in advance. There is always a professional rivalry between the Army and the
Marine Corps but it was obvious from the outset that these guys were the
real deal. They had fought in Najaf and were eager to fight with the
Regiment in Fallujah. They are exceptionally well led and supremely

2/7 became our wedge. In short, they worked with 3rd Battalion, 1st
Marines. We were limited in the amount of prep fires that we were allowed
to fire on the city prior to the invasion. This was a point of some
consternation to the forces actually taking the city. Our compensation was
to turn to 2/7 and ask them to slash into the city and create as much
turbulence as possible for 3/1 to follow. Because of the political reality,
the Marine Corps was also under pressure to \"get it done quickly.\" For this
reason, 2/7 and 3/1 became the penetration force into the city.

Immediately following 3/5\'s attack on the apartment buildings, 3/1 took the
train station on the north end of the city. While the engineers blew a
breach through the train trestle, the Cavalry soldiers poured through with
their tanks and Bradley\'s and chewed an opening in the enemy defense. 3/1
followed them through until they reached a phase line deep into the northern
half of the city. The Marine infantry along with a few tanks then turned to
the right and attacked the heart of the enemy defense. The fighting was
tough as the enemy had the area dialed in with mortars. 3/5 then attacked
into the northwest corner of the city. This fight continued as both Marine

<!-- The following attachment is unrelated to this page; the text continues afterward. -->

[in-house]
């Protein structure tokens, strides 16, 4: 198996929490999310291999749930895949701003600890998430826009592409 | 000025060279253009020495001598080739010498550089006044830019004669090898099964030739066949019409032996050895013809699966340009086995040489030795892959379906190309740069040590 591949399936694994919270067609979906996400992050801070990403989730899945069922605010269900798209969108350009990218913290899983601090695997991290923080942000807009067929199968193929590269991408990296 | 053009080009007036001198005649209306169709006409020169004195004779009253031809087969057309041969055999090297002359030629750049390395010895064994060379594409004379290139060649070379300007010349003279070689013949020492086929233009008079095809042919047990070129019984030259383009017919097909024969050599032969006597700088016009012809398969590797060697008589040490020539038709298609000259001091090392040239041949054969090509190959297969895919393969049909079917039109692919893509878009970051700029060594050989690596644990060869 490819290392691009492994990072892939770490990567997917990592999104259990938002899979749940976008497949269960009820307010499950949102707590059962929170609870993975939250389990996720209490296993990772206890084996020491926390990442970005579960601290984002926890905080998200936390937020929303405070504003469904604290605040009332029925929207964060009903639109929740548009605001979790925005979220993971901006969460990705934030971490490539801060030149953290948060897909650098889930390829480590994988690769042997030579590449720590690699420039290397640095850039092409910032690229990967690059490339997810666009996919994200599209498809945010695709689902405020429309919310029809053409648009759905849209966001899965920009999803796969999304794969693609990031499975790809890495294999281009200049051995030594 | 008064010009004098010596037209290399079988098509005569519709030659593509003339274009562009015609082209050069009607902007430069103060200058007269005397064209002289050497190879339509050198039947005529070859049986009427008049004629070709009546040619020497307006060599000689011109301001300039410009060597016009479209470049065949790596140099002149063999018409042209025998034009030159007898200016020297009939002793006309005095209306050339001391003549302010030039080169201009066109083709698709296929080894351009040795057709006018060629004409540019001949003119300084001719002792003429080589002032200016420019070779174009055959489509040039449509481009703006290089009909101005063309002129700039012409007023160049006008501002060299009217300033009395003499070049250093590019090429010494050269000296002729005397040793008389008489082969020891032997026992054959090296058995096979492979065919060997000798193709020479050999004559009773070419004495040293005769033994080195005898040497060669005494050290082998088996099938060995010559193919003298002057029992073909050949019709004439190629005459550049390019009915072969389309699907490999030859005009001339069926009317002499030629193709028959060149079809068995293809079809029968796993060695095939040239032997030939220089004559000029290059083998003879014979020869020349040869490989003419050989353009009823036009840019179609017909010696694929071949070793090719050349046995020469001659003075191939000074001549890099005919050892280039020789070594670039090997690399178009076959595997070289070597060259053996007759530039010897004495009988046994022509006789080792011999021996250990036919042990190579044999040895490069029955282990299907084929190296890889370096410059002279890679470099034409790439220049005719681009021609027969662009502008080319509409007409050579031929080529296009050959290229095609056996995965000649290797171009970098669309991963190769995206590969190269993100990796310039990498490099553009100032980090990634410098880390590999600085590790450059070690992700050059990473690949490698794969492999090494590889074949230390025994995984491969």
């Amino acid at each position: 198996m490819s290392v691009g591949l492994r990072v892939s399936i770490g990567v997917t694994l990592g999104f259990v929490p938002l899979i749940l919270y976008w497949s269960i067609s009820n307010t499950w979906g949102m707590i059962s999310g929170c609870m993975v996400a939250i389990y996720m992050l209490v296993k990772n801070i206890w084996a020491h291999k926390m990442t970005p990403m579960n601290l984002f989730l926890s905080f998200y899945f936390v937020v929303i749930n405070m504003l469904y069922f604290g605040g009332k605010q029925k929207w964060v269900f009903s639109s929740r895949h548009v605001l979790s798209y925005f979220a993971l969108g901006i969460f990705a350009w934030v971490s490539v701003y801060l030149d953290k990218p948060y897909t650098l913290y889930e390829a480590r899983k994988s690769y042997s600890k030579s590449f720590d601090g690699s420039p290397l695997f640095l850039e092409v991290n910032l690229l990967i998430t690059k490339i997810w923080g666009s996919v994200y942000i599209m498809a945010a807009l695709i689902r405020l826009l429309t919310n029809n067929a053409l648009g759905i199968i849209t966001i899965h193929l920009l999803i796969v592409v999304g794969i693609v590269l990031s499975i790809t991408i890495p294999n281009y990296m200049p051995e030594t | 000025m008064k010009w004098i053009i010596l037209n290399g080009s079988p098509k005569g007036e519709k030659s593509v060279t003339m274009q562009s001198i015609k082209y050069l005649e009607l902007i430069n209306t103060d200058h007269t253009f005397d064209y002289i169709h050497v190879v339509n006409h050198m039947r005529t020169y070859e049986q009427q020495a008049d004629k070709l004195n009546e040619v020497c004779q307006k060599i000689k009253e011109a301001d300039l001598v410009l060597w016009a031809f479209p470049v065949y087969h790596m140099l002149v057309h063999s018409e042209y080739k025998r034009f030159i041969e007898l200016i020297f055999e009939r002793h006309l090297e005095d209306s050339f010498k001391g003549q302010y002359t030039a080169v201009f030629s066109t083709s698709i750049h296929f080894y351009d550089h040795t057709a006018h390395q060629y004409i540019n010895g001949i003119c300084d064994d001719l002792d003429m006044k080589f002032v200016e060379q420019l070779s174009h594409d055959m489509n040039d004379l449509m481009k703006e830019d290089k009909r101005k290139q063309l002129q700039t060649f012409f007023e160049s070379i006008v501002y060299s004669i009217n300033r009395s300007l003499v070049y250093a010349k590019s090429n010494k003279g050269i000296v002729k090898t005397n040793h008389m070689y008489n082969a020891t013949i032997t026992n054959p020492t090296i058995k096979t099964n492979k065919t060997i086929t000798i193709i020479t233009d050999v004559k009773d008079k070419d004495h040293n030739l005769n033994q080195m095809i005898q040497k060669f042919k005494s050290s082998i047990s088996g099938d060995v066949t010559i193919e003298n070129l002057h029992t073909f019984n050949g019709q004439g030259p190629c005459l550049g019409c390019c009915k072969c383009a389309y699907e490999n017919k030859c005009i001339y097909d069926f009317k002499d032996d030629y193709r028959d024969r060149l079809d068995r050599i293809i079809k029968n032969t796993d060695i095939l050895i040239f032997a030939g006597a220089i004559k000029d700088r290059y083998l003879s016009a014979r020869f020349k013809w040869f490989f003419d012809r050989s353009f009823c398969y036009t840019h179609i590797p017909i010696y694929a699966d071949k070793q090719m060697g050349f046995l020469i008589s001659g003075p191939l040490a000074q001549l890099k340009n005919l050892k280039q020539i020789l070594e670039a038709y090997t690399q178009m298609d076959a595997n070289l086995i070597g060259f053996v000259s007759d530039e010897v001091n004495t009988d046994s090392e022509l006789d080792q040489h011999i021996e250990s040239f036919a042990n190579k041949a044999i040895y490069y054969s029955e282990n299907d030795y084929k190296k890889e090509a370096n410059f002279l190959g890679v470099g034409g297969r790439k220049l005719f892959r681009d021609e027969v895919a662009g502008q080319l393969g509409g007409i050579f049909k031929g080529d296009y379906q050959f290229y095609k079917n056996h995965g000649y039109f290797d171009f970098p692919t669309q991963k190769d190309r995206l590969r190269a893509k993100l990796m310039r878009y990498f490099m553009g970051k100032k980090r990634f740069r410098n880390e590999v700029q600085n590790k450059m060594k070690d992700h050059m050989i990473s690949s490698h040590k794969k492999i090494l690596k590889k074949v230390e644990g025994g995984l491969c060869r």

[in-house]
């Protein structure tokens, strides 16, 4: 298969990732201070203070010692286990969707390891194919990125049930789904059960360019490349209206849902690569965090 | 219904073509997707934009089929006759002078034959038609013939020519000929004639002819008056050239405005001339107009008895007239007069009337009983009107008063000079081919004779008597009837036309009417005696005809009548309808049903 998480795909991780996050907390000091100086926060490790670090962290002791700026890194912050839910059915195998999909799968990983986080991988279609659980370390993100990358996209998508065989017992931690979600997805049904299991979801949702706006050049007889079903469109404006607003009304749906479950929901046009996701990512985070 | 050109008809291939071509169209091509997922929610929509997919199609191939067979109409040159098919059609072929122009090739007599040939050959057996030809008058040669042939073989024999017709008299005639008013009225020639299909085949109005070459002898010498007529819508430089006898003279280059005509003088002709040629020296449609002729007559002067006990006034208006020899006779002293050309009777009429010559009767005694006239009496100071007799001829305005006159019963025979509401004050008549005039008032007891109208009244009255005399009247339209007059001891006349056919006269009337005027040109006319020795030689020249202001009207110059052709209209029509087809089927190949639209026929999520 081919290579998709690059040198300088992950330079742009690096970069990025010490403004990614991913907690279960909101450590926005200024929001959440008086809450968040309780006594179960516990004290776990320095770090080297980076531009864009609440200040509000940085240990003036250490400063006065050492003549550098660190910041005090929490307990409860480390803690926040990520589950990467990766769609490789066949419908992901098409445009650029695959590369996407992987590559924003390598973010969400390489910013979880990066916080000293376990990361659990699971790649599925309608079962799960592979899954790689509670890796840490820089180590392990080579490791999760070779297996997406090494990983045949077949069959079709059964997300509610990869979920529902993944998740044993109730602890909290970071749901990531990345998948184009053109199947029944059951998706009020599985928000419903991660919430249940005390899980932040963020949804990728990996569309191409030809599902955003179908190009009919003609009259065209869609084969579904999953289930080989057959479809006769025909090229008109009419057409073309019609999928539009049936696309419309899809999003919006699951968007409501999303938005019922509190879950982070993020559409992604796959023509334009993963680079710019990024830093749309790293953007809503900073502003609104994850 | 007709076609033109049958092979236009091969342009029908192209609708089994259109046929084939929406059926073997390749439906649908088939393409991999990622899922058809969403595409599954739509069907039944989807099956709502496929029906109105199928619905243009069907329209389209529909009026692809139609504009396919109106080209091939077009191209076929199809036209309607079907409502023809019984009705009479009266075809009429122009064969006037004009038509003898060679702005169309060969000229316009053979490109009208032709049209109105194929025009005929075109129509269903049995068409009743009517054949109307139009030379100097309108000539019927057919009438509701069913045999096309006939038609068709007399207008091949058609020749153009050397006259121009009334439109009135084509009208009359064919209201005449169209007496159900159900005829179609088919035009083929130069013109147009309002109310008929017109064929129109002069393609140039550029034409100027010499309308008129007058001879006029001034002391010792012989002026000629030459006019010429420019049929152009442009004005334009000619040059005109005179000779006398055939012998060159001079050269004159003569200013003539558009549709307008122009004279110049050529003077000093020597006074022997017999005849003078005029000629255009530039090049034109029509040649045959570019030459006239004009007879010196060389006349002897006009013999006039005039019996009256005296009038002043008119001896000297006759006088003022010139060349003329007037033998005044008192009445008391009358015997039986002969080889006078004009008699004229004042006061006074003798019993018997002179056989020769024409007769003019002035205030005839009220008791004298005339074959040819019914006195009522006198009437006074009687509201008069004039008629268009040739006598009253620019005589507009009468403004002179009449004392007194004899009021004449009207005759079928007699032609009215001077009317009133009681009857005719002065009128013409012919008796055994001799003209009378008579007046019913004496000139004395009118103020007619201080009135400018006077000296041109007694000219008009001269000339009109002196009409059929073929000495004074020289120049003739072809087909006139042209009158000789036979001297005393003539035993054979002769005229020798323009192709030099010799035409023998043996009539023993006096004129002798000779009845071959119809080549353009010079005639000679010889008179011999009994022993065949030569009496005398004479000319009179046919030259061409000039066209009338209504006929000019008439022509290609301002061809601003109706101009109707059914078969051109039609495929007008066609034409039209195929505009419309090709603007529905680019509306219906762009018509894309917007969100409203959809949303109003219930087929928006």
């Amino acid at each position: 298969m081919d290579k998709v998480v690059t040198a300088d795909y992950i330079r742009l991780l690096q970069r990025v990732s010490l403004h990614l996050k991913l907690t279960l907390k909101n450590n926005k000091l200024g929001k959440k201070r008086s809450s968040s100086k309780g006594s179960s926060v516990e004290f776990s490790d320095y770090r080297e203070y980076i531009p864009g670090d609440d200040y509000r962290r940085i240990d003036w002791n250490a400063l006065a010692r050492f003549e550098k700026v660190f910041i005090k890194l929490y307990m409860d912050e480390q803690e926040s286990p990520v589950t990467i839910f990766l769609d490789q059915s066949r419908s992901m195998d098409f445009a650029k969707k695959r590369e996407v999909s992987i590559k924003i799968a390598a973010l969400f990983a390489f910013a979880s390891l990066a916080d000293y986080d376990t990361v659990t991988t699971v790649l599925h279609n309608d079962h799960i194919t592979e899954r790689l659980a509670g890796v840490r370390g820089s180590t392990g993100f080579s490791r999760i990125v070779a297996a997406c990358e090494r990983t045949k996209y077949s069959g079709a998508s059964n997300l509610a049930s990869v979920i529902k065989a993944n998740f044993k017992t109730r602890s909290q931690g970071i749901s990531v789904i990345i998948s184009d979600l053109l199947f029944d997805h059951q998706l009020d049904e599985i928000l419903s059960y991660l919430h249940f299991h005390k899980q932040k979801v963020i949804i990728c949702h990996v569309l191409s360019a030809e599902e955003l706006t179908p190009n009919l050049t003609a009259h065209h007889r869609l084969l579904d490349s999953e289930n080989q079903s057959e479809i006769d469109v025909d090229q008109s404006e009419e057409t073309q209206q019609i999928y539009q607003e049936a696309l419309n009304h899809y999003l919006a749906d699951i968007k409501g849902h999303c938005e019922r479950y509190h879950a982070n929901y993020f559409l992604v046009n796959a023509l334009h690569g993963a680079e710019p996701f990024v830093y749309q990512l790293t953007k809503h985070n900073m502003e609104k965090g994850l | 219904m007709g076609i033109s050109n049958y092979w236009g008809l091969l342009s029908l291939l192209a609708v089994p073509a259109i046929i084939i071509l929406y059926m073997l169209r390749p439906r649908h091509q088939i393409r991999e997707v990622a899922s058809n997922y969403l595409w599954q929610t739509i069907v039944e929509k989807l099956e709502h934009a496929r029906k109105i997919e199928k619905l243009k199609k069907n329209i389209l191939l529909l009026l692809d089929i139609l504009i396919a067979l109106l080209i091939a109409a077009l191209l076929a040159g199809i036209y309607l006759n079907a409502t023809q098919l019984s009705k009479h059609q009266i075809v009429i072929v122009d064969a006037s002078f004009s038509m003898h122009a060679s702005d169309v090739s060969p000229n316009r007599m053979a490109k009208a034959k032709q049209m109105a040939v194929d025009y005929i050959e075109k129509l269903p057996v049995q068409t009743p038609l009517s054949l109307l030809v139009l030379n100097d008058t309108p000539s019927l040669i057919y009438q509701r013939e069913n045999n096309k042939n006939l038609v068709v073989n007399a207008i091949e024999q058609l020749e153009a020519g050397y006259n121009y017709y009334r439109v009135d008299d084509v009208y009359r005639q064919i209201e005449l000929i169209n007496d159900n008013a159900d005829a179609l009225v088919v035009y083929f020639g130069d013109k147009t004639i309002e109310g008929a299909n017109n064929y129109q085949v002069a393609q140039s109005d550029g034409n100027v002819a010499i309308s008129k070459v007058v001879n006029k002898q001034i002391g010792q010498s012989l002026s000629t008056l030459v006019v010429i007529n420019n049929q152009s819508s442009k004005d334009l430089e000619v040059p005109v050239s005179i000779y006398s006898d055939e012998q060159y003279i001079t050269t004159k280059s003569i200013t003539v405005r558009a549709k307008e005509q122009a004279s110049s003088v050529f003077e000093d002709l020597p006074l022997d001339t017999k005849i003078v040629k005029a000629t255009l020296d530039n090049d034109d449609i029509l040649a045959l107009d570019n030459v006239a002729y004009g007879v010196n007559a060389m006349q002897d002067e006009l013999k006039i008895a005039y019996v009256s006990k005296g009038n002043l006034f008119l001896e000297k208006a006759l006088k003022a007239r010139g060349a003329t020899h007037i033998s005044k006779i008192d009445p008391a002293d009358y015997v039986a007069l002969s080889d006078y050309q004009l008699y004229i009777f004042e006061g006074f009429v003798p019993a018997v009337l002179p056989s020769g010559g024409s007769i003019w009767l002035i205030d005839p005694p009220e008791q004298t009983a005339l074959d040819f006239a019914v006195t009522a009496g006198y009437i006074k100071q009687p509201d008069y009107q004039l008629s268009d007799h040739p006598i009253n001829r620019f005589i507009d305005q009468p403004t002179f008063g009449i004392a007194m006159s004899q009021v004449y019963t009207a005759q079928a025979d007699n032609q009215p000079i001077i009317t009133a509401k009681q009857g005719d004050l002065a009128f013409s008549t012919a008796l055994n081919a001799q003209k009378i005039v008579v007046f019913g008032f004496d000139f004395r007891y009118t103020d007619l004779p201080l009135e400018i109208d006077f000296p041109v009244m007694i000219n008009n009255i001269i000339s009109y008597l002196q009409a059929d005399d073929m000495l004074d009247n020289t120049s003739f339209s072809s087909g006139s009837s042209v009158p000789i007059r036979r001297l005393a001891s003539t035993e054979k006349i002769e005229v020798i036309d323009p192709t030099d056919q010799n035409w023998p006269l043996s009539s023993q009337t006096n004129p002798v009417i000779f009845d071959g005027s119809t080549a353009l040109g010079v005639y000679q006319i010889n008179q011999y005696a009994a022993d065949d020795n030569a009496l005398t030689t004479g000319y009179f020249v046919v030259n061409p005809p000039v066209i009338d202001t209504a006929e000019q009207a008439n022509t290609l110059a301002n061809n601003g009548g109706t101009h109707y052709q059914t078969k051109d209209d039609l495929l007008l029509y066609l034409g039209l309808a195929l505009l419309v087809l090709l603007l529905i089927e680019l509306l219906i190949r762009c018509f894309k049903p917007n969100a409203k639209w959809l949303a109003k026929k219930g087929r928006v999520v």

rifle battalions clawed their way into the city on different axis.

There is an image burned into my brain that I hope I never forget. We came
up behind 3/5 one day as the lead squads were working down the Byzantine
streets of the Jolan area. An assault team of two Marines ran out from
behind cover and put a rocket into a wall of an enemy strongpoint. Before
the smoke cleared the squad behind them was up and moving through the hole
and clearing the house. Just down the block another squad was doing the
same thing. The house was cleared quickly and the Marines were running down
the street to the next contact. Even in the midst of that mayhem, it was an
awesome site.

The fighting has been incredibly close inside the city. The enemy is
willing to die and is literally waiting until they see the whites of the
eyes of the Marines before they open up. Just two days ago, as a firefight
raged in close quarters, one of the interpreters yelled for the enemy in the
house to surrender. The enemy yelled back that it was better to die and go
to heaven than to surrender to infidels. This exchange is a graphic window
into the world that the Marines and Soldiers have been fighting in these
last 10 days.

I could go on and on about how the city was taken but one of the most
amazing aspects to the fighting was that we saw virtually no civilians
during the battle. Only after the fighting had passed did a few come out of